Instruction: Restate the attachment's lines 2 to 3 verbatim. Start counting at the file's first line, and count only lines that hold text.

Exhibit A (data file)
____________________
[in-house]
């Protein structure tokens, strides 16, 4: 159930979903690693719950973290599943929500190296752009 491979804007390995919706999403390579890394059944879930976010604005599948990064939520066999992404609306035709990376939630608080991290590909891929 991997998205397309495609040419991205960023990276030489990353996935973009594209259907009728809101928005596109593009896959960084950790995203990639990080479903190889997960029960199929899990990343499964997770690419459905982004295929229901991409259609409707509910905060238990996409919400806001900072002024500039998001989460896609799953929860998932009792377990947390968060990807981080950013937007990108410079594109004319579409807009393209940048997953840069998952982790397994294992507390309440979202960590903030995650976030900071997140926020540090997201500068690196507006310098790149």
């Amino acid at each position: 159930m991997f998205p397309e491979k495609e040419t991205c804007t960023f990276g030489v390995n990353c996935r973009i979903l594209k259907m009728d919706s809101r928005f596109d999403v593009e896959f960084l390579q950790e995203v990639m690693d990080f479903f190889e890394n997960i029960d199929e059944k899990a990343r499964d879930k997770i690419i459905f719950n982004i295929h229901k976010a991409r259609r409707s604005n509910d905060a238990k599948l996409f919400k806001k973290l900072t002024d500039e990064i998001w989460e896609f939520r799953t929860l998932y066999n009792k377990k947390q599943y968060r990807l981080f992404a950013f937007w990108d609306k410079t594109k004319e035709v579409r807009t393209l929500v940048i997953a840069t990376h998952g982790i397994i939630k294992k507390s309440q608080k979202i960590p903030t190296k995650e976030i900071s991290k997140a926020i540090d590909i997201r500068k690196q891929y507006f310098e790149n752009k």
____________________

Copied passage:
């Protein structure tokens, strides 16, 4: 159930979903690693719950973290599943929500190296752009 491979804007390995919706999403390579890394059944879930976010604005599948990064939520066999992404609306035709990376939630608080991290590909891929 991997998205397309495609040419991205960023990276030489990353996935973009594209259907009728809101928005596109593009896959960084950790995203990639990080479903190889997960029960199929899990990343499964997770690419459905982004295929229901991409259609409707509910905060238990996409919400806001900072002024500039998001989460896609799953929860998932009792377990947390968060990807981080950013937007990108410079594109004319579409807009393209940048997953840069998952982790397994294992507390309440979202960590903030995650976030900071997140926020540090997201500068690196507006310098790149």
């Amino acid at each position: 159930m991997f998205p397309e491979k495609e040419t991205c804007t960023f990276g030489v390995n990353c996935r973009i979903l594209k259907m009728d919706s809101r928005f596109d999403v593009e896959f960084l390579q950790e995203v990639m690693d990080f479903f190889e890394n997960i029960d199929e059944k899990a990343r499964d879930k997770i690419i459905f719950n982004i295929h229901k976010a991409r259609r409707s604005n509910d905060a238990k599948l996409f919400k806001k973290l900072t002024d500039e990064i998001w989460e896609f939520r799953t929860l998932y066999n009792k377990k947390q599943y968060r990807l981080f992404a950013f937007w990108d609306k410079t594109k004319e035709v579409r807009t393209l929500v940048i997953a840069t990376h998952g982790i397994i939630k294992k507390s309440q608080k979202i960590p903030t190296k995650e976030i900071s991290k997140a926020i540090d590909i997201r500068k690196q891929y507006f310098e790149n752009k």